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1971 Indo-Pak war: Was the ceasefire in Battle of Chhamb premature?

Author of book on war says India should have negotiated the return of its territory during Simla Agreement

books Updated: Nov 04, 2017 08:53 IST
Hindustan Times, Chandigarh
1971 Indo-Pak war,Indo-Pak war,ceasefire
Major General AJS Sandhu (retd) with his book ‘Battleground Chhamb’ in Chandigarh on Friday. (Karun Sharma/HT)

Did former prime minister Indira Gandhi jump the gun by declaring unilateral ceasefire in the western sector in 1971? Shouldn’t she have allowed her troops to recapture the lost territory of Chhamb that continues to be with Pakistan even now? This is the question Maj Gen AJS Sandhu (retd) mulls as he sets about bringing to life the Battle of Chhamb in his book “Battleground Chhamb: The Indo-Pakistan War of 1971”.

Fought in western sector when the world attention was focused on the liberation of Bangladesh in the East, the battle is the story of raw courage and tactical hits and misses.

The 14 days saw a heavy loss of life with Pakistan losing 45% of its strength in the West.

For Maj Gen Sandhu, it is both a son’s tribute and a well-researched piece of military history. Sandhu was a young captain in the eastern sector during the 1971 Indo-Pak war when his father, then Maj Gen Jaswant Singh, was the general officer commanding of 10 Division in Kashmir, which fought the Battle of Chhamb. Interestingly, Jaswant’s three brothers were also fighting the war, two in the eastern theatre and one in the west.

Sandhu says his father, who kept a diary during the war, wanted to pen a book on the battle but died following a cardiac arrest while he was serving as the vice-chief in 1980. “I used his diary and many other jottings on the battle to write a detailed, balanced and definitive account of this battle,” says Sandhu, who also received a fellowship from the United Service Institution of India (USI) to research this book over two-and-half years.

Other side of the hill

Sandhu also approached Pakistani army officers who had fought this battle. A chapter titled “View from the Other Side of the Hill”, carries the uncensored first-hand accounts of the battle by four Pakistani officers. Interestingly, one of them is an officer who shot down the plane of Air Marshal Denzil Keelor. “Keelor was flying support missions in Chhamb when his plane was shot down by the Pakistani army,” says Sandhu. He managed to bail out and landed in the no-man’s land. Luckily, Indians managed to evacuate him.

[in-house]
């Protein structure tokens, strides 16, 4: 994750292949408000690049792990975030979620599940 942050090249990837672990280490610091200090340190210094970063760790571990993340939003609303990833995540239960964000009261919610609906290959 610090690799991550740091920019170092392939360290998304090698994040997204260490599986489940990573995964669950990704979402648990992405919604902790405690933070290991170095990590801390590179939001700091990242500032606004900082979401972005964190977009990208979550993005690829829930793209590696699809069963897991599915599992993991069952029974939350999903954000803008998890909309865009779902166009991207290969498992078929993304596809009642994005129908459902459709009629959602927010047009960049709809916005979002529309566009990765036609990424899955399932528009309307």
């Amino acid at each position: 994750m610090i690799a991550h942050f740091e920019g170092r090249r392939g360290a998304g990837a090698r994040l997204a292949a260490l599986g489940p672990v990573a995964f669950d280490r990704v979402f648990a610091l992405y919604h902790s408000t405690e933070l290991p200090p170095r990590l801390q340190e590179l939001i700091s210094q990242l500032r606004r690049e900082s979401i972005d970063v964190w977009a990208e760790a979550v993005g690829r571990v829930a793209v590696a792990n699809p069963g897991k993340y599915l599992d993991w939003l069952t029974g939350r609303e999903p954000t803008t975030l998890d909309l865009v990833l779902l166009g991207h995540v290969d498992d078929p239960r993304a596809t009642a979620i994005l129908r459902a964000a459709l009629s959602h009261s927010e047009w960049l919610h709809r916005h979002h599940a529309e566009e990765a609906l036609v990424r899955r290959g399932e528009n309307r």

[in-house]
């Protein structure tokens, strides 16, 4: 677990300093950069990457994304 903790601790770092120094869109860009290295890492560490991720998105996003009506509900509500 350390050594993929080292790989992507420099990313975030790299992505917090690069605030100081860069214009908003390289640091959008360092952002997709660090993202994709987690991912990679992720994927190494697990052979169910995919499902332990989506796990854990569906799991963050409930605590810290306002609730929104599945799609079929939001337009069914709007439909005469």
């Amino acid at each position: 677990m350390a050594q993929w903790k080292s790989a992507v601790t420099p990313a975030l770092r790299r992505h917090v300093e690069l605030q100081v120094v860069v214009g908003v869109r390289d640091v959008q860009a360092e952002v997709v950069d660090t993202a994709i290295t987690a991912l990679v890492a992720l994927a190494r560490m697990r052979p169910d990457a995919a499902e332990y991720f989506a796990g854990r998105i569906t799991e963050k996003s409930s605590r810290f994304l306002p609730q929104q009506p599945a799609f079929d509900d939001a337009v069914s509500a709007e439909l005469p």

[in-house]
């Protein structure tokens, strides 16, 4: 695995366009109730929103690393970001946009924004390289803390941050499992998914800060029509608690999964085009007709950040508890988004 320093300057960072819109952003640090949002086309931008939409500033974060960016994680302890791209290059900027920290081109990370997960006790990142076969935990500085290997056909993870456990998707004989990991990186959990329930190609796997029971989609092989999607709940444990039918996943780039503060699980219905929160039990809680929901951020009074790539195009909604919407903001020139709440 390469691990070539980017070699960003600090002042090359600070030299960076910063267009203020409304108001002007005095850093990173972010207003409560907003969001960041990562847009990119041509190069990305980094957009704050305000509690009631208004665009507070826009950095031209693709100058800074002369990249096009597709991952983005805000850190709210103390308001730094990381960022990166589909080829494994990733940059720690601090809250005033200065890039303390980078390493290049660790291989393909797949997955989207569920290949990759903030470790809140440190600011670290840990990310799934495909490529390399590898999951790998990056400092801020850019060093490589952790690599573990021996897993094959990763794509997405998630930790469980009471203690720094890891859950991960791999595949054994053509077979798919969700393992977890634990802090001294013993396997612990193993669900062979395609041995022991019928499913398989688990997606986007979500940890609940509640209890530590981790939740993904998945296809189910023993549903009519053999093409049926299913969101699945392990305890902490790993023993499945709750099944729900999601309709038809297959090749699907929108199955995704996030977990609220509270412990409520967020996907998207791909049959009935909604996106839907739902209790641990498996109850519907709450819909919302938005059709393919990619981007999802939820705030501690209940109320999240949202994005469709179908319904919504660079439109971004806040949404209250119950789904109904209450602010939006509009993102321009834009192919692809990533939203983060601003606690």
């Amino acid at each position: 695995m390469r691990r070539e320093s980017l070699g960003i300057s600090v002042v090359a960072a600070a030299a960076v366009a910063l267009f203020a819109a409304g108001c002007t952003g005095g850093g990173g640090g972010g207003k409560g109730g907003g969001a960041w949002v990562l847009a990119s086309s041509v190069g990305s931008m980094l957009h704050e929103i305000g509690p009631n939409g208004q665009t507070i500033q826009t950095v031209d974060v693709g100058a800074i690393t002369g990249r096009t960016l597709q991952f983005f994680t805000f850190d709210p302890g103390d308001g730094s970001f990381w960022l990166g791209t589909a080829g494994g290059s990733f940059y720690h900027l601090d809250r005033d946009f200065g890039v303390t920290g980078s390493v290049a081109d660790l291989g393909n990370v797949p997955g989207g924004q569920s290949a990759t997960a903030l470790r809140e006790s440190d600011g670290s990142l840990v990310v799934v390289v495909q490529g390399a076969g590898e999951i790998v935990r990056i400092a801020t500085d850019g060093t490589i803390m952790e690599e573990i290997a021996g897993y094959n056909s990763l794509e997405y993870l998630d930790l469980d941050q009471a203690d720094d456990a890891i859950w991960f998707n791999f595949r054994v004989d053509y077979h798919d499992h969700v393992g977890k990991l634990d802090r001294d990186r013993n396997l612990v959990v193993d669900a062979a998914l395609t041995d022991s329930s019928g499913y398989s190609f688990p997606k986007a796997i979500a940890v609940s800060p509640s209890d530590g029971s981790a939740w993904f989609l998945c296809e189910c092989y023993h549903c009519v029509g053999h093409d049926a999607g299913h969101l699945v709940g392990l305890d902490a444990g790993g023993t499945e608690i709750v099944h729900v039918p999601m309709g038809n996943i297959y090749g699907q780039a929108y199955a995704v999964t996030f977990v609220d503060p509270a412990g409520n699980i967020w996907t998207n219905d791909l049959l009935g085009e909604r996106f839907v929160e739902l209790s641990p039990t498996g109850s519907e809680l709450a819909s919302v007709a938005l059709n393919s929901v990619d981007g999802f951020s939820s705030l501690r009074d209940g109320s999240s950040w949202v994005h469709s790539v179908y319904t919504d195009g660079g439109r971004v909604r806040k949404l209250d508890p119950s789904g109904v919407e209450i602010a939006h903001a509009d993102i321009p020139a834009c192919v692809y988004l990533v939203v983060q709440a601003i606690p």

Chhamb, says Sandhu, saw Pakistan’s biggest land offensive as Maj Gen Yahya Khan wanted to capture the only connecting bridge on the Chenab as that would make it possible for them to wrest Rajouri and Poonch. Sandhu says initially, the Indian Army planned to launch an offensive on Pakistan in the western sector but the plan was aborted at the last minute. “Indira Gandhi felt she could defend her attack on the East Pakistan to the world following 1 million Bangla refugees and her tours to the US and Canada seeking a solution to this problem. But she didn’t want to hazard an adverse world reaction to an attack on West Pakistan,” says Sandhu.

The 10 Division was in the process of reorienting itself when Pakistan caught it off guard with a massive offensive backed by heavy artillery support. The battle, which began on the evening of December 3 with air strikes by Pakistan, ended with Indira Gandhi announcing a unilateral ceasefire that took effect on December 17.

Heavy casualties

The 14 days saw a heavy loss of life with Pakistan losing 45% of its strength in the West. Pakistan’s Maj Gen Ifthikar Khan Janjua became the highest ranked officer to have died in combat during this offensive. The Indians also captured Col Basharat Raja, the senior-most Pakistani commanding officer in the western theatre.

Sandhu says later Indira, when being introduced to Jaswant Singh as the general who fought a “tough battle in Chhamb”, intervened to describe it as “not tough, but the toughest battle” in the western sector.

The battle, Sandhu says, holds many lessons even for the present day warfare. But clearly, what rankles him the most is the loss of Chhamb. “We had 90,000 prisoners of war with us. Shouldn’t we have negotiated the return of our territory in the Simla Agreement?” he questioned.

First Published: Nov 04, 2017 08:52 IST